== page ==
Friday, February 20, 2015

The first enduring historical novel for children

by Deborah Swift

1911 edition
I am in the middle of writing the second part of The Highway Trilogy for young adults (and adults!) which is set in the English Civil War. One of the characters spends a long time hiding in the forest  - in a similar fashion to Robin Hood, and I was reminded of The Children of the New Forest by Captain Marryat, a book that has been adapted for TV no less than three times.

The Children of the New Forest was one of the first historical novels specifically written for a young audience. I loved the book as a child, but my memory of it was hazy so I bought a copy and dived in. Immediately I was struck by the fact that this book, although being about children, was not necessarily tailored to meet their needs. The vocabulary is sophisticated - lands are 'sequestered', 'appellations' are used. Marryat could so easily have chosen simpler words like 'removed' or 'names'.

Of course some of the language is archaic because Captain Marryat was a contemporary of Dickens and The Children of the New Forest was written in 1847, but it seems that the idea of children as being somehow a separate species with different reading needs did not exist then. Although we think of Dickens' books as 'historical' they were actually contemporary to him - Marryat on the other hand, has written a genuine historical from 200 years before him. Did he adapt his Victorian language to make it sound more seventeenth century? We will never know.

1998 BBC TV series

The novel exemplifies the class structure of the era in which it was written - servants call young boys 'sir' if they are of a better class, and girls are expected to cook and clean, whilst the boys hunt. However what is clear from the book is that having a certain status also brings with it great responsibility - the young boys feel obliged to protect and take care of their sisters, and their servants, in a way which is quite touching. The eldest boy is very concerned with his family house - his 'inheritance' - which he fears he has lost. Of course for the historical novelist these are obvious ideas, but I urge you to try this book because it is threaded so completely with these attitudes it really helps to understand the 'feeling' of that sort of society, and how it affects everything in the narrative.

Lymington, Hampshire, where the book is set

Another difference from more modern historical novels for children is the attitude towards food. Very few children's books would now contain imagery of a thirteen year old boy shooting a stag in the head at point blank range until it 'fell down dead', and then show him disembowelling it. In those days, animals were meat, and did not have the sentimental attachment we accord them now. And of course we are expected to applaud his skill, not feel sorry for the stag.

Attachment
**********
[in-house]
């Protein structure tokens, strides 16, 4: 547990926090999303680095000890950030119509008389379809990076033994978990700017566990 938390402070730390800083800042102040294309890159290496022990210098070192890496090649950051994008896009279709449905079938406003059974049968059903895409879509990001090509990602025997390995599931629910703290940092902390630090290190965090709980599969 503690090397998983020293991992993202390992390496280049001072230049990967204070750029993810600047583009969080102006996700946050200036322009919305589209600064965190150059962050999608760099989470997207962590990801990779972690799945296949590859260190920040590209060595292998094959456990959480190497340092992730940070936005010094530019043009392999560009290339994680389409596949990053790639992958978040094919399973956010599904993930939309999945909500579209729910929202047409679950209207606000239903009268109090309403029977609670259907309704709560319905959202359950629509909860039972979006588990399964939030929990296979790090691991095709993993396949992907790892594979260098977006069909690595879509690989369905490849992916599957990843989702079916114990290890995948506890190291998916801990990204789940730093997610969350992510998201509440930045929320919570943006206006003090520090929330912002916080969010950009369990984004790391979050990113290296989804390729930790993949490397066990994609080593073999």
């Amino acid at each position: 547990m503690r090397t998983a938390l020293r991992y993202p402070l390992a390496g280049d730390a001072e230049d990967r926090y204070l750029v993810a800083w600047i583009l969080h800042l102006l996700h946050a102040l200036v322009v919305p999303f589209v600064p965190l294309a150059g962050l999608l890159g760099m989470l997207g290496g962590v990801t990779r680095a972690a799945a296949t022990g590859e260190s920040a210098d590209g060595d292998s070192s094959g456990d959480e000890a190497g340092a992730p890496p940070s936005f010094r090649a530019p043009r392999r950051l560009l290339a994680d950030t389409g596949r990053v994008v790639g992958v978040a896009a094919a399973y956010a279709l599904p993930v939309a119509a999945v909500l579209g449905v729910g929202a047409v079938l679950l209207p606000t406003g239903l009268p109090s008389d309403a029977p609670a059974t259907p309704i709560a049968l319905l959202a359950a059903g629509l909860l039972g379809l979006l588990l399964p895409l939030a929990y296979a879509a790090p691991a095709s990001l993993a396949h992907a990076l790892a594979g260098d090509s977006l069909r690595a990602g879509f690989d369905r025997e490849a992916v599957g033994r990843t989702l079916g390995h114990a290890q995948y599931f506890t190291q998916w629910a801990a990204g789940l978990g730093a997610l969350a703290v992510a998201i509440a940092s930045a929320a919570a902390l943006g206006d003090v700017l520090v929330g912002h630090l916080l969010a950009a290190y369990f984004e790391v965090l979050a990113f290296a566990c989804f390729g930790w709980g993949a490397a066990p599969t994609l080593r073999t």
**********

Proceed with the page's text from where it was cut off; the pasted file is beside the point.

The narrator is very obvious in the novel. He stops the narrative every now and then to explain,

'What is a Leveller?' thought Jacob.
As perhaps my readers might ask the same question they must know that a large proportion of the Parliamentary army had at the time assumed the name of Levellers ' etc

He goes on to explain for another half page! This sort of obvious narration is much out of fashion now, but it works perfectly well in the book. We might call it an 'information dump', but it works because it is very clear that we are leaving the story whilst we get educated!

Craig Kelly in the TV adaptation

The plot is an exciting tale of adventure and young love, full of misunderstandings and traitorous deeds, and tension between the rival factions of Cavaliers and Roundheads.
Clips on Youtube
Download and read Children of the New Forest for Free - Project Gutenberg

Shadow on the Highway - the first in the trilogy about real-life highwayman Lady Katherine Fanshawe, and set in exactly the same period as Children of the New Forest - is out now.

What is your favourite Children's Historical Novel?
(apologies, US readers, I just can't get used to leaving out the 'u' in favourite!)


  1. My favourites(not American! I spell it this way too) are the novels of Rosemary Sutcliff, especially the Eagle series - Eagle of The Ninth, The Silver Branch, The Lantern Bearers. But I love them all.

  2. I remember reading this as a child, Deb and loving it for the atmosphere of the time and the sense of responsibility carried by an eldest son. As you say, no allowances were made in language for younger readers. If I didn't understand a word the grownups always said, 'look it up' - not, 'I'm going to complain to the publisher that my poor darlings cannot grasp the vocabulary'.

  3. This brought back wonderful memories of over 60 years ago, when I read "Cue for Treason" A Tale of Shakespearian England by Geoffrey Trease and was published in 1942. Had to read it in school and just loved it. I never had to worry about language. If I did not understand a word, was handed a dictionary. Thanks so much for the post.

  4. I love every Rosemary Sutcliff book I could get my hands on. I also loved The Bronze Bow and Carry On Mr. Bowditch (both Newbery winners)

  5. I loved the My Bookhouse Books. Our set was the original 6 published in 1921, I believe. It was added to over the years, finally ending with 12 volumes. It contained numerous short historicals written by all sorts of great writers. It was full of wonderful, absorbing illustrations. I lived in those books!

  6. I'm with Anita on words. Marryat used the appropriate words, e.g. property was sequestered. It was by reading that we learnt these words and their context. Ditto using the forms of address such as 'sir' and 'madam' which were similar in the 17th and 19th centuries.

    Thank you for reminding me of this inspirational story. Must go and re-read it!


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